The central and the state governments should show utmost commitment to ensure complete elimination of this practice because caste and caste based oppression still continue in India. A 2014 report by the Human Rights Watch (HRW) on manual scavengers in India highlights that despite the presence of a law, manual scavenging continues in different parts of the country. In many cases manual scavengers are appointed by none other than local bodies. The HRW report also highlights that when they try to leave this ‘dirty job’, they face pressure and threat from the higher caste ruling class at the local level. There is no reason to assume that the implementation of the 2013 Act would be free from the influence of caste factors at the local level. The central government and state government have to demonstrate what they got to overcome the caste influences on implementation of the 2013 Act. Otherwise, we will probably have another law after a decade or two and this exercise will go on as a mockery to the institution of law and state. What is required at this time is not mere acknowledgement of historical injustices to a group of citizens of this country in the name of caste, but demonstration of a concrete plan to stop it immediately; a concrete plan to ensure that there is no situation that force them to go back to manual scavenging.

Secondly, safety of sanitation workers continues to be a key legal issue. The death or illness of sanitation workers because of the unsafe working conditions is not an uncommon news in India. Nobody seems to be taking responsibility of violating their life, body and dignity. Despite several reports highlighting the health risks faced by sanitation workers and despite orders from the Supreme Court of India (Delhi Jal Board v. National Campaign for Dignity and Rights of Sewerage and Allied Workers & others) and different high courts (e.g. A. Narayanan v. Chief Secretary) directing the government to take adequate measures for safety of sanitation workers, the issue remains. For example, it was reported in newspapers in March 2014 that, a 28 year old sanitation worker died while cleaning a manhole in Noida after inhaling toxic fumes. Another person who tried to save the sanitation worker was also died in the same manhole. A major reason for the continued neglect from the part of the State is probably due to the fact that sanitation workers predominantly belong to the historically marginalised caste. A recent study on sewerage workers in Delhi by the Praxis Institute for Participatory Practices highlights that majority of the sanitation workers are Dalits belonging to the Balmiki caste. The report also highlights an irony that sanitation workers do not have essential facilities including drinking water and sanitation facilities.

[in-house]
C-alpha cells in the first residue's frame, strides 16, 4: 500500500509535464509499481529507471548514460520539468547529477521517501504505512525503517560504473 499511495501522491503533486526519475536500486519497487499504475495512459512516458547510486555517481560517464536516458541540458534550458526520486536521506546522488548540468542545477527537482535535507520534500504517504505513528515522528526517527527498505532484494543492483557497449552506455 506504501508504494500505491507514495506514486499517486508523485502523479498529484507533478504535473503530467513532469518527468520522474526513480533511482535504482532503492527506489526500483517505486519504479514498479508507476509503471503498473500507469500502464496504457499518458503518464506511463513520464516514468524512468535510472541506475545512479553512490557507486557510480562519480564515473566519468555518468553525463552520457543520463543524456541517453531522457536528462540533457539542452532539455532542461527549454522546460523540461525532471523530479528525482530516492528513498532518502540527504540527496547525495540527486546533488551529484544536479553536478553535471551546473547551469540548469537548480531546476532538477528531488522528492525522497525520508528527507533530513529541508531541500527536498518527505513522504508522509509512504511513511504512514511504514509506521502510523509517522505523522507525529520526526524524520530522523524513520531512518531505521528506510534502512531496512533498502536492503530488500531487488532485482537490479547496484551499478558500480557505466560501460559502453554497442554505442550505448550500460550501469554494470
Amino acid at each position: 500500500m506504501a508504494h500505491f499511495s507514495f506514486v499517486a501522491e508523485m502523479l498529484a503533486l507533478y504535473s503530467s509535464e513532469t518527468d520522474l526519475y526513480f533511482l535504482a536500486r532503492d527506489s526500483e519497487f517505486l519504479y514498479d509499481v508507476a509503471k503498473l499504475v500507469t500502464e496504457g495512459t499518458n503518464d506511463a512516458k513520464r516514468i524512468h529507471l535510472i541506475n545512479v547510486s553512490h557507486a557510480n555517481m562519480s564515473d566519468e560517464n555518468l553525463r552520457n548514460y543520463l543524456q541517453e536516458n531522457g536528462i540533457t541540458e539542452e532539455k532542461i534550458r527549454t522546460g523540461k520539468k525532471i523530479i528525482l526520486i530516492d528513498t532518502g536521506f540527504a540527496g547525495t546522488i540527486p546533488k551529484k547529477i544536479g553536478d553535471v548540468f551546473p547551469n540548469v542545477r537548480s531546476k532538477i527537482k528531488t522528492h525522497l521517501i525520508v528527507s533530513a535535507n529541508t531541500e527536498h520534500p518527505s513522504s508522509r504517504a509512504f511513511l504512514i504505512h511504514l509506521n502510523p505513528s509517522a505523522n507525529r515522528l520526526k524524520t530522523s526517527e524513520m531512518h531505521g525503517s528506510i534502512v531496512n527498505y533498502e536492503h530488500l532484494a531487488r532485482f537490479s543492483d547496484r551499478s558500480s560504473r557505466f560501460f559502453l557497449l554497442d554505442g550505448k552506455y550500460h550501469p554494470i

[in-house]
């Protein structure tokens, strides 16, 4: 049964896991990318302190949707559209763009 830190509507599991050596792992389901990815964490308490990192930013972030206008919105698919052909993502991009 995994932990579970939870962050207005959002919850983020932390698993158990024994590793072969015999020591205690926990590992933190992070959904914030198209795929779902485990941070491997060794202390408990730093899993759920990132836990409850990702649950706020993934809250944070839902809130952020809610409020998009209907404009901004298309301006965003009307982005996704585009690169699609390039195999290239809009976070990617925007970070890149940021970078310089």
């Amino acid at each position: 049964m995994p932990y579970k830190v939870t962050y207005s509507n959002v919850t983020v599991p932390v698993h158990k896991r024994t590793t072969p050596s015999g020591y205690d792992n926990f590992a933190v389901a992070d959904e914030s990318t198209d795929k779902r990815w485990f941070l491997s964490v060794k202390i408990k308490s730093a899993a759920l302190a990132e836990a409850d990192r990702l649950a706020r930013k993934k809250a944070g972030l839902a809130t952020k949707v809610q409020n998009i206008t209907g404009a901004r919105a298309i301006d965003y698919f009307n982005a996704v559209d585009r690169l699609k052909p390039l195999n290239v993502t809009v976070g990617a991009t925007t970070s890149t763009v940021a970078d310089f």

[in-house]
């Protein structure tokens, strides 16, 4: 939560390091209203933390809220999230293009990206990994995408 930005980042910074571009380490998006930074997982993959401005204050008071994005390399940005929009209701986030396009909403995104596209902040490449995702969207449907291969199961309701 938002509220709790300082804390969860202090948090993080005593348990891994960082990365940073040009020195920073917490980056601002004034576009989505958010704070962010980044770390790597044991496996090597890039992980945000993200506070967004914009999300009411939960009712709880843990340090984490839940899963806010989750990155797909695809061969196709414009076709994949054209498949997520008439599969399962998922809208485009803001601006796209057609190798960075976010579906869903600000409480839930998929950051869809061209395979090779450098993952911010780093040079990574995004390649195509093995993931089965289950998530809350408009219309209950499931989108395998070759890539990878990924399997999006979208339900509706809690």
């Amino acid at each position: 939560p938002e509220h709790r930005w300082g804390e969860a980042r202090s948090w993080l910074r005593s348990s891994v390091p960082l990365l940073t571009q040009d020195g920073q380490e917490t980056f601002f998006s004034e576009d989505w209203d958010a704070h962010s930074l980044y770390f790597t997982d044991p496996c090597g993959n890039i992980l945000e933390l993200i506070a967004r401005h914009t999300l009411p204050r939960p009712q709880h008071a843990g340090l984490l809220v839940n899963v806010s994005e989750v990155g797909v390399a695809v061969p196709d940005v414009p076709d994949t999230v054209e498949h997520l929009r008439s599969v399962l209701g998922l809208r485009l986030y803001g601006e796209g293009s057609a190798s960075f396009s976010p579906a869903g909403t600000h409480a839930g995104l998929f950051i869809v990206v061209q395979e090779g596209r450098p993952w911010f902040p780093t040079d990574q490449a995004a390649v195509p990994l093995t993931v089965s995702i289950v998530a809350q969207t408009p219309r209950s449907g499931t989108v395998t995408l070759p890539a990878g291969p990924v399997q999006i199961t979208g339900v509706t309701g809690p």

Safety and dignity of sanitation workers have now been explicitly promised under the new law prohibiting manual scavenging. Therefore, they require to be at the forefront of priorities of any talk on Swachchh Bharat. The idea of Swachchh Bharat cannot be achieved when sanitation workers die while they are at work or when they suffer from a lot of dangerous health related problems. It would be a contradiction if the central government go on with the SBM and tolerate the death or ill health of sanitation workers. The ongoing sanitation talk cannot be progressive unless it hear the voices of sanitation workers and addresses their concerns on safety, dignity and wages.